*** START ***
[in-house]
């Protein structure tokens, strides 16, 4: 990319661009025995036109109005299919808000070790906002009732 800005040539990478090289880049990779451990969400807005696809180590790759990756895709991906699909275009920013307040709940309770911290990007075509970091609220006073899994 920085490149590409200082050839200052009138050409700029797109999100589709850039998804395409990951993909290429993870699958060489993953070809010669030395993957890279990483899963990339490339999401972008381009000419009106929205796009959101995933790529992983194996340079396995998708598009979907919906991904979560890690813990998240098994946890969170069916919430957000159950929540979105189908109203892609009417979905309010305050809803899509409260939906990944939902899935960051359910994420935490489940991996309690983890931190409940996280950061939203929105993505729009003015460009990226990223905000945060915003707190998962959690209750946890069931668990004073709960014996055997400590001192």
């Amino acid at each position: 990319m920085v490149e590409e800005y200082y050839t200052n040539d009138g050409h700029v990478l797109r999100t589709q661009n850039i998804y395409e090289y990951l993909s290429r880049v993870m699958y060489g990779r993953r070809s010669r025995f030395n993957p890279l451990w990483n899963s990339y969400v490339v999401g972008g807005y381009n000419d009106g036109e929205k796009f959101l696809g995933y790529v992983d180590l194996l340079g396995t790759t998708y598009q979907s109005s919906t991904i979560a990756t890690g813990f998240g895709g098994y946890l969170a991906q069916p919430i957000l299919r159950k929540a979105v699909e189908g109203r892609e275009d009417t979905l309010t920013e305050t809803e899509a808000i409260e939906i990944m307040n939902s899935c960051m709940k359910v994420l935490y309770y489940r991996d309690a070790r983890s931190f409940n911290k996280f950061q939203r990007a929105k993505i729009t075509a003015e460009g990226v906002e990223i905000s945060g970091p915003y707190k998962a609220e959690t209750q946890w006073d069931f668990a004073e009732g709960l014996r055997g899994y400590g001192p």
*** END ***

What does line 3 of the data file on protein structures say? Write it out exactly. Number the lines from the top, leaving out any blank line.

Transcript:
């Amino acid at each position: 990319m920085v490149e590409e800005y200082y050839t200052n040539d009138g050409h700029v990478l797109r999100t589709q661009n850039i998804y395409e090289y990951l993909s290429r880049v993870m699958y060489g990779r993953r070809s010669r025995f030395n993957p890279l451990w990483n899963s990339y969400v490339v999401g972008g807005y381009n000419d009106g036109e929205k796009f959101l696809g995933y790529v992983d180590l194996l340079g396995t790759t998708y598009q979907s109005s919906t991904i979560a990756t890690g813990f998240g895709g098994y946890l969170a991906q069916p919430i957000l299919r159950k929540a979105v699909e189908g109203r892609e275009d009417t979905l309010t920013e305050t809803e899509a808000i409260e939906i990944m307040n939902s899935c960051m709940k359910v994420l935490y309770y489940r991996d309690a070790r983890s931190f409940n911290k996280f950061q939203r990007a929105k993505i729009t075509a003015e460009g990226v906002e990223i905000s945060g970091p915003y707190k998962a609220e959690t209750q946890w006073d069931f668990a004073e009732g709960l014996r055997g899994y400590g001192p």